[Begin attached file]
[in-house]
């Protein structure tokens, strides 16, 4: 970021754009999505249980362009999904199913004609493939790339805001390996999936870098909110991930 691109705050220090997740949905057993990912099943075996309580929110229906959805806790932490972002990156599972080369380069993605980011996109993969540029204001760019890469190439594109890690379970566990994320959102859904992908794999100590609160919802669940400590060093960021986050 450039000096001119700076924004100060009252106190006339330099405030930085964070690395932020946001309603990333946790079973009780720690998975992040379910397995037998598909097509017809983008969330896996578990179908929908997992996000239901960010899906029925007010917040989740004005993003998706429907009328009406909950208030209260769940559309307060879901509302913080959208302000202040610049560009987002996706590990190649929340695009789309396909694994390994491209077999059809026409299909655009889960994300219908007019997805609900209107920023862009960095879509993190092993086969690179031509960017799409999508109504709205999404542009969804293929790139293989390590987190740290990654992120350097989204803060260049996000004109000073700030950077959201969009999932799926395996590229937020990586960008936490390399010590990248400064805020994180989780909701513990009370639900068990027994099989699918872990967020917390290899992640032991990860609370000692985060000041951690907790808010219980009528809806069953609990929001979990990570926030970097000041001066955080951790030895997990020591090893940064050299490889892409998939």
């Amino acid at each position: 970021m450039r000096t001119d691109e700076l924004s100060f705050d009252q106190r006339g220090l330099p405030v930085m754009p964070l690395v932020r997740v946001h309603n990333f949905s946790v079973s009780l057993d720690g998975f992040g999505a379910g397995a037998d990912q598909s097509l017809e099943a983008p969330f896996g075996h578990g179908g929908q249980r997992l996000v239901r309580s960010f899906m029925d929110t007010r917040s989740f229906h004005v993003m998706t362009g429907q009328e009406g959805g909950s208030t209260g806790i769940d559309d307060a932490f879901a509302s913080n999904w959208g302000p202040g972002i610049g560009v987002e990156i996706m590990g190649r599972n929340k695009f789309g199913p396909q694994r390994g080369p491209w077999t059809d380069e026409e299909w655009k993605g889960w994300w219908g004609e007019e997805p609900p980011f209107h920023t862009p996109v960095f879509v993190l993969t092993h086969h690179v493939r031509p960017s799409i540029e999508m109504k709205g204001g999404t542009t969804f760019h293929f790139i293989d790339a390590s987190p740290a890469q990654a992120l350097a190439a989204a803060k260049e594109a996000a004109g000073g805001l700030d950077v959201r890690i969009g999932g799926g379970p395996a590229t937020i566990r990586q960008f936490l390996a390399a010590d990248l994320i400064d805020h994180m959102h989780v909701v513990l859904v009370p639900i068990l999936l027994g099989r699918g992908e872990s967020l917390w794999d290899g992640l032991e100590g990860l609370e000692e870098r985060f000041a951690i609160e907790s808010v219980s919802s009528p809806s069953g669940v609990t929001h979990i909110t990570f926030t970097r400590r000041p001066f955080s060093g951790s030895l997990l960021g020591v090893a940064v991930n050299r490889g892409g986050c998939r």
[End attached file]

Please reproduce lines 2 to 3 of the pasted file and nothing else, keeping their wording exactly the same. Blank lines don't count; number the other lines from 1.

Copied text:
């Protein structure tokens, strides 16, 4: 970021754009999505249980362009999904199913004609493939790339805001390996999936870098909110991930 691109705050220090997740949905057993990912099943075996309580929110229906959805806790932490972002990156599972080369380069993605980011996109993969540029204001760019890469190439594109890690379970566990994320959102859904992908794999100590609160919802669940400590060093960021986050 450039000096001119700076924004100060009252106190006339330099405030930085964070690395932020946001309603990333946790079973009780720690998975992040379910397995037998598909097509017809983008969330896996578990179908929908997992996000239901960010899906029925007010917040989740004005993003998706429907009328009406909950208030209260769940559309307060879901509302913080959208302000202040610049560009987002996706590990190649929340695009789309396909694994390994491209077999059809026409299909655009889960994300219908007019997805609900209107920023862009960095879509993190092993086969690179031509960017799409999508109504709205999404542009969804293929790139293989390590987190740290990654992120350097989204803060260049996000004109000073700030950077959201969009999932799926395996590229937020990586960008936490390399010590990248400064805020994180989780909701513990009370639900068990027994099989699918872990967020917390290899992640032991990860609370000692985060000041951690907790808010219980009528809806069953609990929001979990990570926030970097000041001066955080951790030895997990020591090893940064050299490889892409998939």
């Amino acid at each position: 970021m450039r000096t001119d691109e700076l924004s100060f705050d009252q106190r006339g220090l330099p405030v930085m754009p964070l690395v932020r997740v946001h309603n990333f949905s946790v079973s009780l057993d720690g998975f992040g999505a379910g397995a037998d990912q598909s097509l017809e099943a983008p969330f896996g075996h578990g179908g929908q249980r997992l996000v239901r309580s960010f899906m029925d929110t007010r917040s989740f229906h004005v993003m998706t362009g429907q009328e009406g959805g909950s208030t209260g806790i769940d559309d307060a932490f879901a509302s913080n999904w959208g302000p202040g972002i610049g560009v987002e990156i996706m590990g190649r599972n929340k695009f789309g199913p396909q694994r390994g080369p491209w077999t059809d380069e026409e299909w655009k993605g889960w994300w219908g004609e007019e997805p609900p980011f209107h920023t862009p996109v960095f879509v993190l993969t092993h086969h690179v493939r031509p960017s799409i540029e999508m109504k709205g204001g999404t542009t969804f760019h293929f790139i293989d790339a390590s987190p740290a890469q990654a992120l350097a190439a989204a803060k260049e594109a996000a004109g000073g805001l700030d950077v959201r890690i969009g999932g799926g379970p395996a590229t937020i566990r990586q960008f936490l390996a390399a010590d990248l994320i400064d805020h994180m959102h989780v909701v513990l859904v009370p639900i068990l999936l027994g099989r699918g992908e872990s967020l917390w794999d290899g992640l032991e100590g990860l609370e000692e870098r985060f000041a951690i609160e907790s808010v219980s919802s009528p809806s069953g669940v609990t929001h979990i909110t990570f926030t970097r400590r000041p001066f955080s060093g951790s030895l997990l960021g020591v090893a940064v991930n050299r490889g892409g986050c998939r």